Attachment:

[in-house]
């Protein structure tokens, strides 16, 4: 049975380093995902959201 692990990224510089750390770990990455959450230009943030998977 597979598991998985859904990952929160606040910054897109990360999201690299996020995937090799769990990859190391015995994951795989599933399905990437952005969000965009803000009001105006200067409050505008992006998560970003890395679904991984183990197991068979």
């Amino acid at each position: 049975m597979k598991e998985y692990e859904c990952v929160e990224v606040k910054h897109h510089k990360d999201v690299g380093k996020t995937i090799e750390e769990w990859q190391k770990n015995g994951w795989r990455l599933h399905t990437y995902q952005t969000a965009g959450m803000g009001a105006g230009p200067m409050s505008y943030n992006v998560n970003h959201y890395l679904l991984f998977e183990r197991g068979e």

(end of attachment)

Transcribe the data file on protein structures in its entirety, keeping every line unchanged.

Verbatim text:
[in-house]
């Protein structure tokens, strides 16, 4: 049975380093995902959201 692990990224510089750390770990990455959450230009943030998977 597979598991998985859904990952929160606040910054897109990360999201690299996020995937090799769990990859190391015995994951795989599933399905990437952005969000965009803000009001105006200067409050505008992006998560970003890395679904991984183990197991068979």
């Amino acid at each position: 049975m597979k598991e998985y692990e859904c990952v929160e990224v606040k910054h897109h510089k990360d999201v690299g380093k996020t995937i090799e750390e769990w990859q190391k770990n015995g994951w795989r990455l599933h399905t990437y995902q952005t969000a965009g959450m803000g009001a105006g230009p200067m409050s505008y943030n992006v998560n970003h959201y890395l679904l991984f998977e183990r197991g068979e």